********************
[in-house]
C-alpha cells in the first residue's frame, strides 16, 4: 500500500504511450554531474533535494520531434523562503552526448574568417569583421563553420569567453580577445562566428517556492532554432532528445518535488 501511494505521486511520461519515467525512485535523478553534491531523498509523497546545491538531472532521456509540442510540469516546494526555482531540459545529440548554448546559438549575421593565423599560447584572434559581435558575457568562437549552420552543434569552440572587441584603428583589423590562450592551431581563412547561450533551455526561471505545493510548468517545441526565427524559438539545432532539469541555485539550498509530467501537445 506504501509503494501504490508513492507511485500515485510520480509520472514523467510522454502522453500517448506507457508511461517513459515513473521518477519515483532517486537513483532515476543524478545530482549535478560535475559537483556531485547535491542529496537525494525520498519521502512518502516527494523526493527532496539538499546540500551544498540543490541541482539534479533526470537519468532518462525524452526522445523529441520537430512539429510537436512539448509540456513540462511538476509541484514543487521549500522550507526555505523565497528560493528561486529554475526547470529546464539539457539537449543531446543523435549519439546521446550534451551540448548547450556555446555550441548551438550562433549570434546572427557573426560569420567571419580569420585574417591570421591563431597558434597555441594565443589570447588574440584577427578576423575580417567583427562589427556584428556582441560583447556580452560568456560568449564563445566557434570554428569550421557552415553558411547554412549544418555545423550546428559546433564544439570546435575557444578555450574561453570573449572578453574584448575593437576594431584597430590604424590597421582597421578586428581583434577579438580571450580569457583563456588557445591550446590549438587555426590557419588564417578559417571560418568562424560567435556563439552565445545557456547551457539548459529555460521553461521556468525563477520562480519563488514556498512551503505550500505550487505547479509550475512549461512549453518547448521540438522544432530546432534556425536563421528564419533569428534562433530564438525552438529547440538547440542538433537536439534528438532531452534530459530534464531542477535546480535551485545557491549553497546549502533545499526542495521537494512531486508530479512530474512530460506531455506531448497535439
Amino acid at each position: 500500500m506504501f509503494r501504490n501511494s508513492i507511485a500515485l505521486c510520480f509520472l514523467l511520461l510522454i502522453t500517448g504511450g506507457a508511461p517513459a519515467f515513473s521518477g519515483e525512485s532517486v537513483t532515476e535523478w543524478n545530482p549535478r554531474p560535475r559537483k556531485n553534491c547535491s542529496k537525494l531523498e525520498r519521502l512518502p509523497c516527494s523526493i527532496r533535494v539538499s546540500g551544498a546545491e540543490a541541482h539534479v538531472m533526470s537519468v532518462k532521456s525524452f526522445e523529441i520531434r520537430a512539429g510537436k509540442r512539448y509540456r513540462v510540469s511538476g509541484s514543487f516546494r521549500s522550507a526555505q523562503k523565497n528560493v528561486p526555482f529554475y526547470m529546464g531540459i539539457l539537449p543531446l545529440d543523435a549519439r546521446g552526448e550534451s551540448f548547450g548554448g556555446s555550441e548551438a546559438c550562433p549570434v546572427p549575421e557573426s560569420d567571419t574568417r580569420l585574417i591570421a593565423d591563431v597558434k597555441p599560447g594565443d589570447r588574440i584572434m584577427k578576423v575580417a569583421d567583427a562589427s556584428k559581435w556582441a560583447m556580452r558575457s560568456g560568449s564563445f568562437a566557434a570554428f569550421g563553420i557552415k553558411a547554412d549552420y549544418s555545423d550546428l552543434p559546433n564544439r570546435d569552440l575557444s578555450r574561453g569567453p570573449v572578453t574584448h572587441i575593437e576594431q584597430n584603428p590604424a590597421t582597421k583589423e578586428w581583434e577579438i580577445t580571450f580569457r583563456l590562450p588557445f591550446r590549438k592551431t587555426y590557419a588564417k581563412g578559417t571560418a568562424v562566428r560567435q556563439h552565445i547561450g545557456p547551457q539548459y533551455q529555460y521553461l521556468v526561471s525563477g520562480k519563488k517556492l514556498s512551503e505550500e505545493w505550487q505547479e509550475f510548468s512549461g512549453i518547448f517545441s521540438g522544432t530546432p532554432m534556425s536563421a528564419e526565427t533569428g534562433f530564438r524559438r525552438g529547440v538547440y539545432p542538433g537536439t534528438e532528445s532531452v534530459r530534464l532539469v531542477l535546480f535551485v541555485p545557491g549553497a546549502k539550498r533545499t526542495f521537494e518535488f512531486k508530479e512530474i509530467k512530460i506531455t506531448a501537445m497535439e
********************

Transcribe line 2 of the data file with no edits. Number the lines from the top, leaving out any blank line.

C-alpha cells in the first residue's frame, strides 16, 4: 500500500504511450554531474533535494520531434523562503552526448574568417569583421563553420569567453580577445562566428517556492532554432532528445518535488 501511494505521486511520461519515467525512485535523478553534491531523498509523497546545491538531472532521456509540442510540469516546494526555482531540459545529440548554448546559438549575421593565423599560447584572434559581435558575457568562437549552420552543434569552440572587441584603428583589423590562450592551431581563412547561450533551455526561471505545493510548468517545441526565427524559438539545432532539469541555485539550498509530467501537445 506504501509503494501504490508513492507511485500515485510520480509520472514523467510522454502522453500517448506507457508511461517513459515513473521518477519515483532517486537513483532515476543524478545530482549535478560535475559537483556531485547535491542529496537525494525520498519521502512518502516527494523526493527532496539538499546540500551544498540543490541541482539534479533526470537519468532518462525524452526522445523529441520537430512539429510537436512539448509540456513540462511538476509541484514543487521549500522550507526555505523565497528560493528561486529554475526547470529546464539539457539537449543531446543523435549519439546521446550534451551540448548547450556555446555550441548551438550562433549570434546572427557573426560569420567571419580569420585574417591570421591563431597558434597555441594565443589570447588574440584577427578576423575580417567583427562589427556584428556582441560583447556580452560568456560568449564563445566557434570554428569550421557552415553558411547554412549544418555545423550546428559546433564544439570546435575557444578555450574561453570573449572578453574584448575593437576594431584597430590604424590597421582597421578586428581583434577579438580571450580569457583563456588557445591550446590549438587555426590557419588564417578559417571560418568562424560567435556563439552565445545557456547551457539548459529555460521553461521556468525563477520562480519563488514556498512551503505550500505550487505547479509550475512549461512549453518547448521540438522544432530546432534556425536563421528564419533569428534562433530564438525552438529547440538547440542538433537536439534528438532531452534530459530534464531542477535546480535551485545557491549553497546549502533545499526542495521537494512531486508530479512530474512530460506531455506531448497535439